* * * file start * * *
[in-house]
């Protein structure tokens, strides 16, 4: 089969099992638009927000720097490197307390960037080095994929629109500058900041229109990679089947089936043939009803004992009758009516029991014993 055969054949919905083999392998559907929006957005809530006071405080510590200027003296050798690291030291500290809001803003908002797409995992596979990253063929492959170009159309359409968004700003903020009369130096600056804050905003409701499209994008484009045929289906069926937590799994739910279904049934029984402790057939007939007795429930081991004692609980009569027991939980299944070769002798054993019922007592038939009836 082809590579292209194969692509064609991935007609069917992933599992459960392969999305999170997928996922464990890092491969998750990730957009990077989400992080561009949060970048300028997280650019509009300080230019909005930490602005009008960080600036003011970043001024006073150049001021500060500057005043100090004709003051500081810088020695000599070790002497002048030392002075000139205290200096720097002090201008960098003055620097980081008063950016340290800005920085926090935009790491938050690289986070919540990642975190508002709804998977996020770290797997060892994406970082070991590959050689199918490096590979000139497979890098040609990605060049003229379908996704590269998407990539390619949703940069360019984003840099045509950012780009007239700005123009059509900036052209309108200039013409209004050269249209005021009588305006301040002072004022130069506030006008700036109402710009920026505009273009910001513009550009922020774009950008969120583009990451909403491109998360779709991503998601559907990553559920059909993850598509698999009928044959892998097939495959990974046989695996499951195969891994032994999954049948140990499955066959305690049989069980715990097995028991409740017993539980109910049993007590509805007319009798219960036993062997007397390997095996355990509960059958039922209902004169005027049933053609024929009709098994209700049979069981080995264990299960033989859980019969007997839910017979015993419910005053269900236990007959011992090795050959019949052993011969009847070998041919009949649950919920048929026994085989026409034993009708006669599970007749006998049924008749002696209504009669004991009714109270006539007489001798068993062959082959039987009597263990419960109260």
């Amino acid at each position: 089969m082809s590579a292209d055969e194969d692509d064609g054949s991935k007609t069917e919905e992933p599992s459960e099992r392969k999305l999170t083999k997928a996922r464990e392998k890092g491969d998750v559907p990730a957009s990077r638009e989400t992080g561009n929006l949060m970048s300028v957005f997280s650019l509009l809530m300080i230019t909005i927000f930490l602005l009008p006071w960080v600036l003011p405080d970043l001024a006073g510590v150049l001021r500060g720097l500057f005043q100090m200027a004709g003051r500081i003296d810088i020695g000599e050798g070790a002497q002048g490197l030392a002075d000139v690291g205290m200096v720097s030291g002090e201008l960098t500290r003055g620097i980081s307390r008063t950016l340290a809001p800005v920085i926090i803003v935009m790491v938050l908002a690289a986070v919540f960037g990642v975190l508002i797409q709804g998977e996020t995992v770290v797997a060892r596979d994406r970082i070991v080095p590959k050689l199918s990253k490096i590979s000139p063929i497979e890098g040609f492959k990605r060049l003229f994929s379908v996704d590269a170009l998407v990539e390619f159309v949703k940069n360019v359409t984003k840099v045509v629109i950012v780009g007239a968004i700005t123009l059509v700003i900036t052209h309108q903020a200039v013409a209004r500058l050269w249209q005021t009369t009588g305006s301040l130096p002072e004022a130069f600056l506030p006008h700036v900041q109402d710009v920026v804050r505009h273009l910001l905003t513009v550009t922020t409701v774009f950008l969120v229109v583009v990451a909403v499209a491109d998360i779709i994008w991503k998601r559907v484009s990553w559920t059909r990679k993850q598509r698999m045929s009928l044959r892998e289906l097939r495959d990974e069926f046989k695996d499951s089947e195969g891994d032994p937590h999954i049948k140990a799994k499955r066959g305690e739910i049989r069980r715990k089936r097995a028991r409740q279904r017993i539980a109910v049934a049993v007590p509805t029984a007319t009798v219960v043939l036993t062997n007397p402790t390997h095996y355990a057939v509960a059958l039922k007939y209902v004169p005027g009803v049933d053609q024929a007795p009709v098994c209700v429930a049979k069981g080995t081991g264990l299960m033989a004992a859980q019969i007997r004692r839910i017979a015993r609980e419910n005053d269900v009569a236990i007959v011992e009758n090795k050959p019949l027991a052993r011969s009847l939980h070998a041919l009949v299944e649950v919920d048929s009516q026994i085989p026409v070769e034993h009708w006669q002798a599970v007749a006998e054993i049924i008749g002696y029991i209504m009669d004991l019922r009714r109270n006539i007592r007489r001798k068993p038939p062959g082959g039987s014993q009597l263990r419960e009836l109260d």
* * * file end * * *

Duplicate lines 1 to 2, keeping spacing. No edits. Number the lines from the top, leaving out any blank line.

[in-house]
């Protein structure tokens, strides 16, 4: 089969099992638009927000720097490197307390960037080095994929629109500058900041229109990679089947089936043939009803004992009758009516029991014993 055969054949919905083999392998559907929006957005809530006071405080510590200027003296050798690291030291500290809001803003908002797409995992596979990253063929492959170009159309359409968004700003903020009369130096600056804050905003409701499209994008484009045929289906069926937590799994739910279904049934029984402790057939007939007795429930081991004692609980009569027991939980299944070769002798054993019922007592038939009836 082809590579292209194969692509064609991935007609069917992933599992459960392969999305999170997928996922464990890092491969998750990730957009990077989400992080561009949060970048300028997280650019509009300080230019909005930490602005009008960080600036003011970043001024006073150049001021500060500057005043100090004709003051500081810088020695000599070790002497002048030392002075000139205290200096720097002090201008960098003055620097980081008063950016340290800005920085926090935009790491938050690289986070919540990642975190508002709804998977996020770290797997060892994406970082070991590959050689199918490096590979000139497979890098040609990605060049003229379908996704590269998407990539390619949703940069360019984003840099045509950012780009007239700005123009059509900036052209309108200039013409209004050269249209005021009588305006301040002072004022130069506030006008700036109402710009920026505009273009910001513009550009922020774009950008969120583009990451909403491109998360779709991503998601559907990553559920059909993850598509698999009928044959892998097939495959990974046989695996499951195969891994032994999954049948140990499955066959305690049989069980715990097995028991409740017993539980109910049993007590509805007319009798219960036993062997007397390997095996355990509960059958039922209902004169005027049933053609024929009709098994209700049979069981080995264990299960033989859980019969007997839910017979015993419910005053269900236990007959011992090795050959019949052993011969009847070998041919009949649950919920048929026994085989026409034993009708006669599970007749006998049924008749002696209504009669004991009714109270006539007489001798068993062959082959039987009597263990419960109260």